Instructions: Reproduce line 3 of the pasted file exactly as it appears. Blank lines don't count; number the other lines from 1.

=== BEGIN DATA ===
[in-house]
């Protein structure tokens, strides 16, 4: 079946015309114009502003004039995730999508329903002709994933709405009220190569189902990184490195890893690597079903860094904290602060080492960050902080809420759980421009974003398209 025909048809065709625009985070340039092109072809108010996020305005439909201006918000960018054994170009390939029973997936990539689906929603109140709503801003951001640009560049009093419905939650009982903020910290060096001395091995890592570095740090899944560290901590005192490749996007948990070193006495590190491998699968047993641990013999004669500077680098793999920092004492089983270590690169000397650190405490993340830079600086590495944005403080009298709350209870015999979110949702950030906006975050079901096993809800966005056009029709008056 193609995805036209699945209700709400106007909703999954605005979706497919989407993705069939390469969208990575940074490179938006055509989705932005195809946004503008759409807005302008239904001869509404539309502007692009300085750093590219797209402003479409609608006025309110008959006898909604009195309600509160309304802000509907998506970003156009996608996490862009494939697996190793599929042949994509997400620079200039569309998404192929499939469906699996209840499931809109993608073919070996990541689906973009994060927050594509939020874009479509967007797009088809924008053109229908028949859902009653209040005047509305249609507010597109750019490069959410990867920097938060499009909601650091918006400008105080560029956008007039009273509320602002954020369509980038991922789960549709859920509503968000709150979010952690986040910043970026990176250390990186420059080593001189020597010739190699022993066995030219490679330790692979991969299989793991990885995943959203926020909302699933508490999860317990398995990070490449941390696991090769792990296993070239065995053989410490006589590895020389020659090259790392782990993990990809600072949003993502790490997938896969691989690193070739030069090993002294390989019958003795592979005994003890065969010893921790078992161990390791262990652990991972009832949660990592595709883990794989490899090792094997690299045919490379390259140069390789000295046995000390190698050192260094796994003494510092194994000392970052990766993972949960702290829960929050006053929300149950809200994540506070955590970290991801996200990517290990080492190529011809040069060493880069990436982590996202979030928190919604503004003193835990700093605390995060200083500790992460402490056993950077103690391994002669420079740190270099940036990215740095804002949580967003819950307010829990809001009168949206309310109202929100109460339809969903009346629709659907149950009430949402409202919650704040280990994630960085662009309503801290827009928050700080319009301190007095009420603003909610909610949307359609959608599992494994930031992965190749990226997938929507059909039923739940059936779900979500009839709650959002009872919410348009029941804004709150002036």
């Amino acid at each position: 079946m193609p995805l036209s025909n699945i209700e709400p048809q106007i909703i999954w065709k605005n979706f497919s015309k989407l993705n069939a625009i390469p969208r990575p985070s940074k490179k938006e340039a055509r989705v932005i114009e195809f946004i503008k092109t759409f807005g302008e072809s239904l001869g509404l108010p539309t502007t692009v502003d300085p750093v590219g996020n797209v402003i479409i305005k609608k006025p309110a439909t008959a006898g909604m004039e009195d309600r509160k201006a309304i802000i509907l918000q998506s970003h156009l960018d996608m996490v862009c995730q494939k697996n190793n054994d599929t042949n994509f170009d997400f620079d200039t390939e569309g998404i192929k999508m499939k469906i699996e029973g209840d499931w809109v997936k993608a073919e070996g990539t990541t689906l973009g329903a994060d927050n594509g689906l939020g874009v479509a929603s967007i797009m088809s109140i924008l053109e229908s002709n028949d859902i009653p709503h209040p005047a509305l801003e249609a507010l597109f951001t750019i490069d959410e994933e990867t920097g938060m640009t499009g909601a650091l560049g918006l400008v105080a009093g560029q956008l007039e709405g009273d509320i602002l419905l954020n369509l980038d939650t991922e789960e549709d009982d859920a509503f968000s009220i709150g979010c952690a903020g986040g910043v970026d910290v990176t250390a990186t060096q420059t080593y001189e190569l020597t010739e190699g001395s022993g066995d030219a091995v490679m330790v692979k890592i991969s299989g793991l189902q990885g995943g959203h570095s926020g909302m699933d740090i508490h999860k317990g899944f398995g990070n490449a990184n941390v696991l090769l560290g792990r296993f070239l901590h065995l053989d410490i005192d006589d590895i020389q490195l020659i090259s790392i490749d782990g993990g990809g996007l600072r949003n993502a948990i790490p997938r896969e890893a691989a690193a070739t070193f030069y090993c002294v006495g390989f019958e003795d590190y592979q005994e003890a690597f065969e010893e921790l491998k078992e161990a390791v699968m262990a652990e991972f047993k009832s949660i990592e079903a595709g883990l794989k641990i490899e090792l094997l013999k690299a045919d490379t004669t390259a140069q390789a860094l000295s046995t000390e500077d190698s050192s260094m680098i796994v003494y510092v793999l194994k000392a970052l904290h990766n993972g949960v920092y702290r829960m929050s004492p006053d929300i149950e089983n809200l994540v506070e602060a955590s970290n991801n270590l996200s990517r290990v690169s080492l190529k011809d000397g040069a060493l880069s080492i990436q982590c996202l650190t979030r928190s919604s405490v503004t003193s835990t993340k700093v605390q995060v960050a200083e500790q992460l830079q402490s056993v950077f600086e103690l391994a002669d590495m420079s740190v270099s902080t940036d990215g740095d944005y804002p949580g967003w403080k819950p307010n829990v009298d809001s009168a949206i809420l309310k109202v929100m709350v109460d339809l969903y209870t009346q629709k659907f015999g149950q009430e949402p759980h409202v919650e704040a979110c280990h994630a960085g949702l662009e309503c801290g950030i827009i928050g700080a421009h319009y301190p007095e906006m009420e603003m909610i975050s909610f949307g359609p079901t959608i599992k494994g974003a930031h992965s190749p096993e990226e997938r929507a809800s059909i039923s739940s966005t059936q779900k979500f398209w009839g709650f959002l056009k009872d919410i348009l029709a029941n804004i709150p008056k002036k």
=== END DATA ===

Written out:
């Amino acid at each position: 079946m193609p995805l036209s025909n699945i209700e709400p048809q106007i909703i999954w065709k605005n979706f497919s015309k989407l993705n069939a625009i390469p969208r990575p985070s940074k490179k938006e340039a055509r989705v932005i114009e195809f946004i503008k092109t759409f807005g302008e072809s239904l001869g509404l108010p539309t502007t692009v502003d300085p750093v590219g996020n797209v402003i479409i305005k609608k006025p309110a439909t008959a006898g909604m004039e009195d309600r509160k201006a309304i802000i509907l918000q998506s970003h156009l960018d996608m996490v862009c995730q494939k697996n190793n054994d599929t042949n994509f170009d997400f620079d200039t390939e569309g998404i192929k999508m499939k469906i699996e029973g209840d499931w809109v997936k993608a073919e070996g990539t990541t689906l973009g329903a994060d927050n594509g689906l939020g874009v479509a929603s967007i797009m088809s109140i924008l053109e229908s002709n028949d859902i009653p709503h209040p005047a509305l801003e249609a507010l597109f951001t750019i490069d959410e994933e990867t920097g938060m640009t499009g909601a650091l560049g918006l400008v105080a009093g560029q956008l007039e709405g009273d509320i602002l419905l954020n369509l980038d939650t991922e789960e549709d009982d859920a509503f968000s009220i709150g979010c952690a903020g986040g910043v970026d910290v990176t250390a990186t060096q420059t080593y001189e190569l020597t010739e190699g001395s022993g066995d030219a091995v490679m330790v692979k890592i991969s299989g793991l189902q990885g995943g959203h570095s926020g909302m699933d740090i508490h999860k317990g899944f398995g990070n490449a990184n941390v696991l090769l560290g792990r296993f070239l901590h065995l053989d410490i005192d006589d590895i020389q490195l020659i090259s790392i490749d782990g993990g990809g996007l600072r949003n993502a948990i790490p997938r896969e890893a691989a690193a070739t070193f030069y090993c002294v006495g390989f019958e003795d590190y592979q005994e003890a690597f065969e010893e921790l491998k078992e161990a390791v699968m262990a652990e991972f047993k009832s949660i990592e079903a595709g883990l794989k641990i490899e090792l094997l013999k690299a045919d490379t004669t390259a140069q390789a860094l000295s046995t000390e500077d190698s050192s260094m680098i796994v003494y510092v793999l194994k000392a970052l904290h990766n993972g949960v920092y702290r829960m929050s004492p006053d929300i149950e089983n809200l994540v506070e602060a955590s970290n991801n270590l996200s990517r290990v690169s080492l190529k011809d000397g040069a060493l880069s080492i990436q982590c996202l650190t979030r928190s919604s405490v503004t003193s835990t993340k700093v605390q995060v960050a200083e500790q992460l830079q402490s056993v950077f600086e103690l391994a002669d590495m420079s740190v270099s902080t940036d990215g740095d944005y804002p949580g967003w403080k819950p307010n829990v009298d809001s009168a949206i809420l309310k109202v929100m709350v109460d339809l969903y209870t009346q629709k659907f015999g149950q009430e949402p759980h409202v919650e704040a979110c280990h994630a960085g949702l662009e309503c801290g950030i827009i928050g700080a421009h319009y301190p007095e906006m009420e603003m909610i975050s909610f949307g359609p079901t959608i599992k494994g974003a930031h992965s190749p096993e990226e997938r929507a809800s059909i039923s739940s966005t059936q779900k979500f398209w009839g709650f959002l056009k009872d919410i348009l029709a029941n804004i709150p008056k002036k």